Monday, September 10, 2007

Je Na Sais Quoi...

The title has nothing to do with the post, but then again I'm an old-school journalist who has seen the strange ways of the desk, where headlines involved stringing together adjectives and verbs in really bizarre combinations. Anyway, back to the matter at hand, televisions high and mighty have been debating the ethics (or not) of sting operations in the light of the recent case of the 'non-sting' and they all pretty much whole-heartedly agree in a convoluted manner that sting operations are good, but they should not be mis-used. Not a single one suggests any redressal mechanism or having a set of policies in place to prevent the abuse of the medium.
See, as a commenter on the last post pointed out, we already have the Press Council of India which is there to regulate the functioning of newspapers/magazines and news agencies in India while maintaining their freedom. The PCI Act which was instituted in 1978 in the wake of Sanjay Gandhi's censorship regime during the Emergency is a fairly comprehensive act and has in a way contributed to the development of the media in India. Of course, some believe that the PCI is toothless - heck, according to their website - rather respectable publications such as Outlook Money and Traveller and Businessworld still owe them money - laughably small sums (Rs 600 in the case of Outlook Traveller). But the act does have this provision and I quote...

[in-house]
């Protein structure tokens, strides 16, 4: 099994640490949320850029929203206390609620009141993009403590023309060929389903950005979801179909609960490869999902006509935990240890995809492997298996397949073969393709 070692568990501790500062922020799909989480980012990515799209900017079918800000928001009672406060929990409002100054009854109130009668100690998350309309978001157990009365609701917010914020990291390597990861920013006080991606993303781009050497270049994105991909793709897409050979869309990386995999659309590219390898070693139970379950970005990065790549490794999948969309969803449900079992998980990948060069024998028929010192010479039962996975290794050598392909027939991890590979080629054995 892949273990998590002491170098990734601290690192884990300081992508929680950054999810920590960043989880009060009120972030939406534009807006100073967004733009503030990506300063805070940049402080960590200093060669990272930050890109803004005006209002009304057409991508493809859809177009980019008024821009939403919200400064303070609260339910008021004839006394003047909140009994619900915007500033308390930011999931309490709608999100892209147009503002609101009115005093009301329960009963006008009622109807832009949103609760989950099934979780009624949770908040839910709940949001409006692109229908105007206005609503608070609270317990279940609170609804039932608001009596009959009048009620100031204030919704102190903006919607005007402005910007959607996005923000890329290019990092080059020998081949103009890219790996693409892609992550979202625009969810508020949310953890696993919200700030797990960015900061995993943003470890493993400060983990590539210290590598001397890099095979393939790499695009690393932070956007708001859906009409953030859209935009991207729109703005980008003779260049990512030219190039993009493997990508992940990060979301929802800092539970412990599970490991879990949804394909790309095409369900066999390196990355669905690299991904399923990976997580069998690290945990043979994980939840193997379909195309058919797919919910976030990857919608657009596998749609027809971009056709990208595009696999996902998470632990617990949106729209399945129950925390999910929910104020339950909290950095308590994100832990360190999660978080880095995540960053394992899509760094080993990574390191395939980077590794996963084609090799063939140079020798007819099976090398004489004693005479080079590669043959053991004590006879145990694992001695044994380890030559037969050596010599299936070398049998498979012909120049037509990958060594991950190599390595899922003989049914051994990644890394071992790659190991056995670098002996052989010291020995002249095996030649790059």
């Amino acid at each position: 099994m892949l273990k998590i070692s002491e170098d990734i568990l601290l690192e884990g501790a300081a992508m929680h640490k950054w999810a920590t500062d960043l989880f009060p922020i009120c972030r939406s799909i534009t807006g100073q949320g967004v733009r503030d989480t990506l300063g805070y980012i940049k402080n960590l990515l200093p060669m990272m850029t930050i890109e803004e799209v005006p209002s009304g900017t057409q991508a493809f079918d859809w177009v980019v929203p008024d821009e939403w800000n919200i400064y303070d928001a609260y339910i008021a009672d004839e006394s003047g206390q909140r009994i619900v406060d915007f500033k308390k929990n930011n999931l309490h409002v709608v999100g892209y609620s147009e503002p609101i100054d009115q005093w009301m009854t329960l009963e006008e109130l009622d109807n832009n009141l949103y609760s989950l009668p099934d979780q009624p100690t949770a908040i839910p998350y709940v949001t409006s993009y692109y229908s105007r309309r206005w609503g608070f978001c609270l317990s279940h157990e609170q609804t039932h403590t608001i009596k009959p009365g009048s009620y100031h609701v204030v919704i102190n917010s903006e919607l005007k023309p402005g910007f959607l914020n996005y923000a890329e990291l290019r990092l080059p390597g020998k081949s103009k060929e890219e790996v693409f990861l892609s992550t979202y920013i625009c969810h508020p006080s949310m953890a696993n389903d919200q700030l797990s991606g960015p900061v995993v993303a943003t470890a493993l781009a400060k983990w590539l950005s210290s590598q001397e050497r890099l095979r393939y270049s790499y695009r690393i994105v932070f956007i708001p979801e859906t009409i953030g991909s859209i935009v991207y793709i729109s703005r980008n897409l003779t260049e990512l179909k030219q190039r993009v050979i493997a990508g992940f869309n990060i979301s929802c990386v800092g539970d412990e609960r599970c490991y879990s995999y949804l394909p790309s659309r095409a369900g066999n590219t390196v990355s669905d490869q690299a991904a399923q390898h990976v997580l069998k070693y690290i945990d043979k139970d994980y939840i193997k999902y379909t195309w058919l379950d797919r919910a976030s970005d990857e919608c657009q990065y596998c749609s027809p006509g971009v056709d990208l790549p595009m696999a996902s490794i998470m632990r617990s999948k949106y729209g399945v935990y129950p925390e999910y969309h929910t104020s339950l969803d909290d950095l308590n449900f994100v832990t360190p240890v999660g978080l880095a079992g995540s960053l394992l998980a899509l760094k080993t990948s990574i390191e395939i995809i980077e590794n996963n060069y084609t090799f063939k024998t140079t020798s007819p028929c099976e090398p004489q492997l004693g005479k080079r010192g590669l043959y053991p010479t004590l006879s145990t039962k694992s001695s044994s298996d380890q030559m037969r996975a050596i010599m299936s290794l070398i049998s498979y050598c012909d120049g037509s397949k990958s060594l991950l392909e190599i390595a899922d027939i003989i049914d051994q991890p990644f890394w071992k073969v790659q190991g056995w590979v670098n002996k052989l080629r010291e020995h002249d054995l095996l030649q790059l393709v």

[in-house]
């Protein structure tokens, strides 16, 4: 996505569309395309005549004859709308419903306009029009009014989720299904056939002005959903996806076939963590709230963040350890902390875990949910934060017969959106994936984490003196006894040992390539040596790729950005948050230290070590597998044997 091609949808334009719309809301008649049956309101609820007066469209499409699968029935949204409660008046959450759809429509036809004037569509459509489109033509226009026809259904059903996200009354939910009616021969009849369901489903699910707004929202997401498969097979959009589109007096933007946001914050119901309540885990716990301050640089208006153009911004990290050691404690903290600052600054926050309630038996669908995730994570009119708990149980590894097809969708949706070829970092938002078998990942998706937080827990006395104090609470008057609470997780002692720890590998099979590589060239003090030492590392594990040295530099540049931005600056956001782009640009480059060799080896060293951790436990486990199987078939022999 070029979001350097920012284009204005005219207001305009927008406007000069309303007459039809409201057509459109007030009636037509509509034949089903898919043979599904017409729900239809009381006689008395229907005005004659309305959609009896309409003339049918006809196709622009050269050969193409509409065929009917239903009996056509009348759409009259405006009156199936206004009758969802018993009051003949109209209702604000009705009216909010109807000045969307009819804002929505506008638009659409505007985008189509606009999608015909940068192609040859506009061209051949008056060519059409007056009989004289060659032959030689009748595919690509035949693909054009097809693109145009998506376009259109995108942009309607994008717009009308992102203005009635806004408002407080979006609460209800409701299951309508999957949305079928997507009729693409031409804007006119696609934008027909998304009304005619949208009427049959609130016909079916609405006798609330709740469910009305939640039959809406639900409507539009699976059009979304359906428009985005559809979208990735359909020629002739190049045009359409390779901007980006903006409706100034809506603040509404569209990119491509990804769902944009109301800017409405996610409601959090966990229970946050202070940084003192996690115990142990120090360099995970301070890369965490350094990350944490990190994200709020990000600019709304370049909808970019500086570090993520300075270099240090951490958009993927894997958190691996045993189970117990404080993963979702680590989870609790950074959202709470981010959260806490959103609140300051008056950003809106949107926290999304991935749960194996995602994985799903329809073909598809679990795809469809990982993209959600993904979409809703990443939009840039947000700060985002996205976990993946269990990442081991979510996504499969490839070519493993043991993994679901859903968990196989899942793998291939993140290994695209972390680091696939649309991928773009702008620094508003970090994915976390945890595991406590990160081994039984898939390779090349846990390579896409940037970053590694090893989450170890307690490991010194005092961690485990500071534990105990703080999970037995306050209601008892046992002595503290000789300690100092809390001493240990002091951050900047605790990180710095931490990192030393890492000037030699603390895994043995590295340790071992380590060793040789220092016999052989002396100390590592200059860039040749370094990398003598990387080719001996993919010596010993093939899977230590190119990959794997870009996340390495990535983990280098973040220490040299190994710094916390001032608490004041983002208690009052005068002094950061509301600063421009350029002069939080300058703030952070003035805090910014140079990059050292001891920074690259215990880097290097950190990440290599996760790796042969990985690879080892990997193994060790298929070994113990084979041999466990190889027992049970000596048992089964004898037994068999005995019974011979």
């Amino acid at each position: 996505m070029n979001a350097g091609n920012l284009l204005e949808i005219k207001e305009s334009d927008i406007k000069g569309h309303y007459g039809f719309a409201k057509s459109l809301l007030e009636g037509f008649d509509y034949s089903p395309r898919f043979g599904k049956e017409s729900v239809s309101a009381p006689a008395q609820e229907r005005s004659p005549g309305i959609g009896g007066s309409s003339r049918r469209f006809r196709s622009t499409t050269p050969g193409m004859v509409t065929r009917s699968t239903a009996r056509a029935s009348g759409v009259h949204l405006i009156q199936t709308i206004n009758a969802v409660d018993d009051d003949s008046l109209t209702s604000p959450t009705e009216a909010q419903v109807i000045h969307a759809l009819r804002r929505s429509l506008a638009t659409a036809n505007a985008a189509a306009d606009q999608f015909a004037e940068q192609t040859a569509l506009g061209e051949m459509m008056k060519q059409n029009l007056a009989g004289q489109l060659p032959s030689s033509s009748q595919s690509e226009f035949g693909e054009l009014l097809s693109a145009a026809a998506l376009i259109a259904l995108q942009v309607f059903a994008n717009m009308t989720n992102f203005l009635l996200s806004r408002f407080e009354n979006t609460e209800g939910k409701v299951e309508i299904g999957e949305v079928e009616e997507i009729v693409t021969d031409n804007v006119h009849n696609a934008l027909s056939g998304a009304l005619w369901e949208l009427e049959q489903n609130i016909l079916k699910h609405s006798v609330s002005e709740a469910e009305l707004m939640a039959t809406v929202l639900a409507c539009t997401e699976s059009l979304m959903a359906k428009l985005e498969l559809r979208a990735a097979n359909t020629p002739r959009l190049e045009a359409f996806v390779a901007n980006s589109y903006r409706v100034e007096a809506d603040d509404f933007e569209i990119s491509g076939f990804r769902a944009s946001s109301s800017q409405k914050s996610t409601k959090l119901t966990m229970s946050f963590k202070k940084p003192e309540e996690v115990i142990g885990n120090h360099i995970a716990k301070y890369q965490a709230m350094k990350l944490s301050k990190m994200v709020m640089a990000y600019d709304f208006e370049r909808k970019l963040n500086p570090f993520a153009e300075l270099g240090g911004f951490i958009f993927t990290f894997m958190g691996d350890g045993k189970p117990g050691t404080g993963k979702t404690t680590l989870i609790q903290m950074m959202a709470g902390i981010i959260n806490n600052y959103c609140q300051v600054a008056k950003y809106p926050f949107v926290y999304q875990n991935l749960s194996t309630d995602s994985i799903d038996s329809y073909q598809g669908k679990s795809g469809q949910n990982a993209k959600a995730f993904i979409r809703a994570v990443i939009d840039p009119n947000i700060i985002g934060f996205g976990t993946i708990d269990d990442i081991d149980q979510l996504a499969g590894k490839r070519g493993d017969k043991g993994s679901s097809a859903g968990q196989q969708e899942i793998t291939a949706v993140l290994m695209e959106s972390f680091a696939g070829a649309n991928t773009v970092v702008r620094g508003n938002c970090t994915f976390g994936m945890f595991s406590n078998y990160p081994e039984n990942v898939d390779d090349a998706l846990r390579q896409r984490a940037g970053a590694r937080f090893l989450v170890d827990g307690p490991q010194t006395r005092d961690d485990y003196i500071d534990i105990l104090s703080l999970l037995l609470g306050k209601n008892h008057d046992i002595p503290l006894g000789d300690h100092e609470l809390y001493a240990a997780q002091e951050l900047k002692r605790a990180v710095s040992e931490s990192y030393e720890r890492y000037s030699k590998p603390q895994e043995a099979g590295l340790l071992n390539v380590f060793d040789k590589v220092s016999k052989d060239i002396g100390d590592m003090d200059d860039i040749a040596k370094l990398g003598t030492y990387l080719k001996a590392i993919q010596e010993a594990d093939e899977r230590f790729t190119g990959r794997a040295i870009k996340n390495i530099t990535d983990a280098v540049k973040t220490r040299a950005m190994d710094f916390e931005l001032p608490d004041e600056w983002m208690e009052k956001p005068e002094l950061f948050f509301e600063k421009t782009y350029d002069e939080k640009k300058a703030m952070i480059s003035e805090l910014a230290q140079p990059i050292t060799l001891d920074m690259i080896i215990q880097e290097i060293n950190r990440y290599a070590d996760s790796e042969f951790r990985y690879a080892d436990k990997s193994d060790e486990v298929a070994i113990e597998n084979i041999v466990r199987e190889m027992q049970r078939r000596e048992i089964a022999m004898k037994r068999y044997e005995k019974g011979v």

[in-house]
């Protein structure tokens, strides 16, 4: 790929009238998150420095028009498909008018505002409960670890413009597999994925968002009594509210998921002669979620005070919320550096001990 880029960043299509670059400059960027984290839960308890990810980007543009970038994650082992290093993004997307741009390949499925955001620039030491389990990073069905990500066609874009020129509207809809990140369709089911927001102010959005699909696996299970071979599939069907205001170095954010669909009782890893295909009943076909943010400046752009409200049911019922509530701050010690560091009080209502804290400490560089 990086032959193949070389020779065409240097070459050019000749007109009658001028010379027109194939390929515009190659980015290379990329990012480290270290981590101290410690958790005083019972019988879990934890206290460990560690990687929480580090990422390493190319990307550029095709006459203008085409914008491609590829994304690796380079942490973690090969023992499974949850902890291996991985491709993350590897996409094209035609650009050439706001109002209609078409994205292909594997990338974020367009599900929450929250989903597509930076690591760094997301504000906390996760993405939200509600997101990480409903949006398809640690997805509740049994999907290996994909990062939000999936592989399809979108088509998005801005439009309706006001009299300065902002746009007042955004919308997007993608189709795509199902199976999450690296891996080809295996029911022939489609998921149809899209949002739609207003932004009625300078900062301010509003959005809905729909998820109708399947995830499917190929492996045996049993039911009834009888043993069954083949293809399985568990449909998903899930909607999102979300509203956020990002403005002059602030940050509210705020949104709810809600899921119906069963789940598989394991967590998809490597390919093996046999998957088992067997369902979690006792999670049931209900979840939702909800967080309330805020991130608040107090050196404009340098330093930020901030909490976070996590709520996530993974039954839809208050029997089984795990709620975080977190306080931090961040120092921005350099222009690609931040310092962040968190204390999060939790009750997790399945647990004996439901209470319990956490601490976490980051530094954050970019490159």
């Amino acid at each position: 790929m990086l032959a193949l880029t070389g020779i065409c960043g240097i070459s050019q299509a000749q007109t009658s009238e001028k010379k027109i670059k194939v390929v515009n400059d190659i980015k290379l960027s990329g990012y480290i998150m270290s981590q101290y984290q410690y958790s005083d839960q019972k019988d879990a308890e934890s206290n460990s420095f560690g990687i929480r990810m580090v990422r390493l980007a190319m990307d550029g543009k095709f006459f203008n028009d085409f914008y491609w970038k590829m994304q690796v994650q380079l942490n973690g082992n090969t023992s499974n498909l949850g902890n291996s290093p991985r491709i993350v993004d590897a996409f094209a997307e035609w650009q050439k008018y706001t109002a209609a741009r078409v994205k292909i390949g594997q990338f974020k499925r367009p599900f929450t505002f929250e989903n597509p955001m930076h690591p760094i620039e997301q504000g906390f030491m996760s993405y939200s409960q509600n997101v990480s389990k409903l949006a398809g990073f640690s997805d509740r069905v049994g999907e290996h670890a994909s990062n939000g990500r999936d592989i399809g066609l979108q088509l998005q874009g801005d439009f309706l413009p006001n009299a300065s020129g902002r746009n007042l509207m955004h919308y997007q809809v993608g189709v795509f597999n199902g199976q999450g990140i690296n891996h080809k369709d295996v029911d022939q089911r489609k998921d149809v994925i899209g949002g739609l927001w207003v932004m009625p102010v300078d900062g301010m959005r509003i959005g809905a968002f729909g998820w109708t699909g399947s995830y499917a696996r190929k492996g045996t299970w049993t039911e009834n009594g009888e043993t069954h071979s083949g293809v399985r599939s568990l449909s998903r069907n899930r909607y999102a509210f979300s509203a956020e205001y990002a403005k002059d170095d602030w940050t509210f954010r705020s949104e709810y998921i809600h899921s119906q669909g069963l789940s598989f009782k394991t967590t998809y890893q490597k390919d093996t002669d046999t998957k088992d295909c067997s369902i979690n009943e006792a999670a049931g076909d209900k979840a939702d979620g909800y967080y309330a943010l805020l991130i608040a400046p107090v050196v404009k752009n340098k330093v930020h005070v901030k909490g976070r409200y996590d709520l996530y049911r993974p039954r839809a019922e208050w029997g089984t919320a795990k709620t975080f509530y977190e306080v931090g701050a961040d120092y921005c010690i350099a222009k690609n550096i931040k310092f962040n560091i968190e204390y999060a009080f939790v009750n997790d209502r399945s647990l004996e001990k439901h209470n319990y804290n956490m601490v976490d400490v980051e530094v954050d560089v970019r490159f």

Power to Censure

14(1) Where, on receipt of a complaint made to it or otherwise, the Council has reason to believe that a newspaper or news agency has offended against the standards of journalistic ethics or public taste or that an editor or working journalist has committed any professional misconduct, the Council may, after giving the newspaper, or news agency, the editor or journalist concerned an opportunity of being heard, hold an inquiry in such manner as may be provided by regulations made under this Act and, if it is satisfied that it is necessary so to do, it may, for reasons to be recorded in writing, warn, admonish or censure the newspaper, the news agency, the editor or the journalist or disapprove the conduct of the editor or the journalist, as the case may be :